If you intend to play King's Gambit as White, or you play 1...e5 by all means get John Shaw-King's Gambit ( 2013 ) as it is most up-to-date publication and the coverage is simply exceptional.

I wish I could give you some illustrative lines but the material is so vast that it would not fit in 10 posts or even more! Just get the book and all will be clear!

Best regards.

  • I like this answer. Would you agree that the primary reason we don't see the KG at GM level is that it doesn't promise white an advantage against best play by black (like the Ruy Lopez does)? After all, if memorization was the only issue (as suggested by your reason 1), I'm sure that top GMs would spend the time necessary memorizing in order to gain an advantage. It would also be interesting to know if there are any GMs that regularly play the KG...
    – Potato
    Commented Jul 23, 2014 at 6:25
  • @Potato: Well, Shaw's book has roughly 700 pages and he didn't cover all of the lines! Also, computer-analyzed lies are prone to error because now all depends on hardware strength the author used to analyze critical lines ( ...g5 + Bd6 / Bg7 ). All those lines are irrational and can't be played well by a human. No GM would study 700+ pages just to get a position that is unfathomable and impossible to calculate. As a bonus, it doesn't even promise an advantage or even equality as you have correctly noticed. There are top GMs who play it, like Nakamura... Commented Jul 23, 2014 at 8:14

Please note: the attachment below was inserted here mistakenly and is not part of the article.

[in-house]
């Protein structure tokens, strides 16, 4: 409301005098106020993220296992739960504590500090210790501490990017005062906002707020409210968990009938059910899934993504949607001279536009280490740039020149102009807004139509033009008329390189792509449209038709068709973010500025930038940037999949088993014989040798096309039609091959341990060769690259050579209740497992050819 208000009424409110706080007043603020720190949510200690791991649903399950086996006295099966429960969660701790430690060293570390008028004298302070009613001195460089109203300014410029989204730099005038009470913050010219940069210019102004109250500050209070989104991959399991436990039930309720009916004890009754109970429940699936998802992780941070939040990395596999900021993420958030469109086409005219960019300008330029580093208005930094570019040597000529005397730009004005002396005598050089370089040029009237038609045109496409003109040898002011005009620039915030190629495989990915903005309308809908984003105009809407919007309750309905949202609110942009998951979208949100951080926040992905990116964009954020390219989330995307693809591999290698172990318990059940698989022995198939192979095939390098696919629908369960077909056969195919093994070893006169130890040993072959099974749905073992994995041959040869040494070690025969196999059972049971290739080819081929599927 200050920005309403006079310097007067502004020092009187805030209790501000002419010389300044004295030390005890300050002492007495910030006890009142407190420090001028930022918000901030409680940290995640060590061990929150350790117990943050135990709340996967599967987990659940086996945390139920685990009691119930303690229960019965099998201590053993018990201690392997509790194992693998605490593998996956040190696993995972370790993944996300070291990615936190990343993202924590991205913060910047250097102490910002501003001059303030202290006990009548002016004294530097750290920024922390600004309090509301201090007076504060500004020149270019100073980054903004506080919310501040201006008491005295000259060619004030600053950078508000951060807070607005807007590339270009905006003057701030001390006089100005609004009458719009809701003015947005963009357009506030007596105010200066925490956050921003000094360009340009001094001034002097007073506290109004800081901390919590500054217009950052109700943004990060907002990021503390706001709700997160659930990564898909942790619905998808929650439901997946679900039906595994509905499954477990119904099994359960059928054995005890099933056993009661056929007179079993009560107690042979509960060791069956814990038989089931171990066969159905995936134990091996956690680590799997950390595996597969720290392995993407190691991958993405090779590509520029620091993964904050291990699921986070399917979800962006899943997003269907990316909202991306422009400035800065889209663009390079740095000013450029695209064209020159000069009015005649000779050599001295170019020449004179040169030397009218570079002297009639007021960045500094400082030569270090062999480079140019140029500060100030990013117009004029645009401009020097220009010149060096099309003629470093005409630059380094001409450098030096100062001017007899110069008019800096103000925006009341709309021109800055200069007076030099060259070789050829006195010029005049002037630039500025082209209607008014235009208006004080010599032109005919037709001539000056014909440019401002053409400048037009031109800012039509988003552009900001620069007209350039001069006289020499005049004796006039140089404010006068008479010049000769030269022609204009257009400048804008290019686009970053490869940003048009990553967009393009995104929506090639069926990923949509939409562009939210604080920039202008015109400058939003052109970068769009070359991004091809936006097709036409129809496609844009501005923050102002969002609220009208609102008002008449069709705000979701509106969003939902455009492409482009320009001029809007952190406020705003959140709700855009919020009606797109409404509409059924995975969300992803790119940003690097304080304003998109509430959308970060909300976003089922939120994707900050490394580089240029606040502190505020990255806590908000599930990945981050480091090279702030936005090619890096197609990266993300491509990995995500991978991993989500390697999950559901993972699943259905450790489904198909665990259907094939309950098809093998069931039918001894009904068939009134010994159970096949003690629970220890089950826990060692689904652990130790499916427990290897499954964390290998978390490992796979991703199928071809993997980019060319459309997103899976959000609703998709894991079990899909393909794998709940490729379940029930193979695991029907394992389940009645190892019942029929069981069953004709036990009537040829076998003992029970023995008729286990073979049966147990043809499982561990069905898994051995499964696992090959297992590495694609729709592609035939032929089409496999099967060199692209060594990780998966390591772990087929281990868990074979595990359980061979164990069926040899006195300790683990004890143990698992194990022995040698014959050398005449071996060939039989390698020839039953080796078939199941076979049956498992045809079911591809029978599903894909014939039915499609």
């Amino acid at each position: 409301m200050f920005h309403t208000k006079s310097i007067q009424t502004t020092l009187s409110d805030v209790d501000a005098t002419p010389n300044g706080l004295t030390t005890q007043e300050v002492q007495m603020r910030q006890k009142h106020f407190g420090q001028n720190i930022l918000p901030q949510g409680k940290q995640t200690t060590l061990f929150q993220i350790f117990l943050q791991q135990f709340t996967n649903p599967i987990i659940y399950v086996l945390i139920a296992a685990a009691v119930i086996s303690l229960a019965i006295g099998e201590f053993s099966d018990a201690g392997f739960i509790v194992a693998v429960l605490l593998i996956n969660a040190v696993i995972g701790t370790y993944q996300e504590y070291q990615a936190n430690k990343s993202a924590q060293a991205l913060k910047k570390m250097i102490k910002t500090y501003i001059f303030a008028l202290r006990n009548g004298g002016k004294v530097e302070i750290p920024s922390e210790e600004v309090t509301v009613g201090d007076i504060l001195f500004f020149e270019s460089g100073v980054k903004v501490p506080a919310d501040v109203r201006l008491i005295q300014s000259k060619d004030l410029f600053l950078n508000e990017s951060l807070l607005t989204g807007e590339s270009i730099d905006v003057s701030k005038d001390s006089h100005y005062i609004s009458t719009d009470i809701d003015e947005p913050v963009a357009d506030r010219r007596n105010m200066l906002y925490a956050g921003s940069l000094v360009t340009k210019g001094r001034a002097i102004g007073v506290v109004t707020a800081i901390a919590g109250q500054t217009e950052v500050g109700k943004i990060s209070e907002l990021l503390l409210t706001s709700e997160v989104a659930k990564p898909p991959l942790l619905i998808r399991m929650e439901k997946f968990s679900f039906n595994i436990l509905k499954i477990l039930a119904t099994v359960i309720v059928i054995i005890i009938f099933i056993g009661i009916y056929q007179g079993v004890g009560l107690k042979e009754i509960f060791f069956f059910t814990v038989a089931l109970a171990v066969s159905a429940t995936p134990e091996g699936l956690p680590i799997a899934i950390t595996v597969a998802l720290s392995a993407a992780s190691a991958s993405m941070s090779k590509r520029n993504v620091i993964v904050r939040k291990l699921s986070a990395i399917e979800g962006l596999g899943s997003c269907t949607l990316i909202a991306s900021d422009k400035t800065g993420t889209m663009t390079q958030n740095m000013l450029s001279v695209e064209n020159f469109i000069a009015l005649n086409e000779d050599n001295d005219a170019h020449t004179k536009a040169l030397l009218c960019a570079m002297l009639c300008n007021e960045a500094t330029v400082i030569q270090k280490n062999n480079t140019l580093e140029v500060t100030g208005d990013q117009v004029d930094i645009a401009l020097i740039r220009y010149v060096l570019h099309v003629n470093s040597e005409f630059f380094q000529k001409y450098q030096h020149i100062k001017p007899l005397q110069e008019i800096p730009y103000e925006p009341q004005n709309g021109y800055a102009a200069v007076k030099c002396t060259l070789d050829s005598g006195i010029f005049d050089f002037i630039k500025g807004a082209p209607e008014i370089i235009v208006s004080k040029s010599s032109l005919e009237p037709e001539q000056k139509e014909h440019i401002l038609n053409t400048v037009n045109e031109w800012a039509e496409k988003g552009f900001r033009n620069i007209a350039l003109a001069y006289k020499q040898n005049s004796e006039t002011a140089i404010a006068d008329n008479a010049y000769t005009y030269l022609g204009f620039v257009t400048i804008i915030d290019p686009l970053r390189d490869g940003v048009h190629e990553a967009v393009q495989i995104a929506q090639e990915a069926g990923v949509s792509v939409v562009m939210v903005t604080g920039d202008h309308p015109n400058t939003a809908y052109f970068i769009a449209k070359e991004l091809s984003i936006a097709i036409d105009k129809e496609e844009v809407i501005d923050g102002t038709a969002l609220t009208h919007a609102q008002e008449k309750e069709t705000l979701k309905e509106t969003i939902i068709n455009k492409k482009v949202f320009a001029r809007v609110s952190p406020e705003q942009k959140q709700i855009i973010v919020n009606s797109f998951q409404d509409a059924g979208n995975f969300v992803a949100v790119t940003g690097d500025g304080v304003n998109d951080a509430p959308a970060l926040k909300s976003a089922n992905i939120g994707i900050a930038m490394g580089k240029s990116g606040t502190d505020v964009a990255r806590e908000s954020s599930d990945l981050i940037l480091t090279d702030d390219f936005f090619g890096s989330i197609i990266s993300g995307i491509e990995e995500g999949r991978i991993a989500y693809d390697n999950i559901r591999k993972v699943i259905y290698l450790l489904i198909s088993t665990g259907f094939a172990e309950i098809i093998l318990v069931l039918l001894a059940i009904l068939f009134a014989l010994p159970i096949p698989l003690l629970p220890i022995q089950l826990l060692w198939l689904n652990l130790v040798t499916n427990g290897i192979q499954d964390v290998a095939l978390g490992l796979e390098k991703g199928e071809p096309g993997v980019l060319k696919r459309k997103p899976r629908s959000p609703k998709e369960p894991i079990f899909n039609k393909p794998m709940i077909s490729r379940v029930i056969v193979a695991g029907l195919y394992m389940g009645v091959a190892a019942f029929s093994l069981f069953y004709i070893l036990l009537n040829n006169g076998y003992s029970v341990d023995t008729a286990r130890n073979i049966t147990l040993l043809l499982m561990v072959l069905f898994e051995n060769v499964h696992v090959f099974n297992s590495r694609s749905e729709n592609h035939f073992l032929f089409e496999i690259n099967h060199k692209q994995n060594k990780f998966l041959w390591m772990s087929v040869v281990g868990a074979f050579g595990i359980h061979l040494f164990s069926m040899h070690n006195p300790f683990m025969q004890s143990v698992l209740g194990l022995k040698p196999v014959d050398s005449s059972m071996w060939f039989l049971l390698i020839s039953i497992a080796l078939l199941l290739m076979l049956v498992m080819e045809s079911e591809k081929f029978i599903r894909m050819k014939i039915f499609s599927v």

• @DavidRicherby: I have corrected my answer per your instructions. Commented Jul 23, 2014 at 21:37
  • 1
    @Potato: You are always welcome! Hopefully we shall see someone at the top brave enough to revive this wild opening :) Commented Jul 23, 2014 at 21:38
  • 2
    @Danu: It is an April fools joke. It was submitted before as an answer here but was deleted. In my opinion, it is a bad joke... Commented Mar 1, 2015 at 5:45

Just my totally subjective opinion. Seems to me that at sub-master level - the goal is to have fun and enjoy the thrills and chills of the game.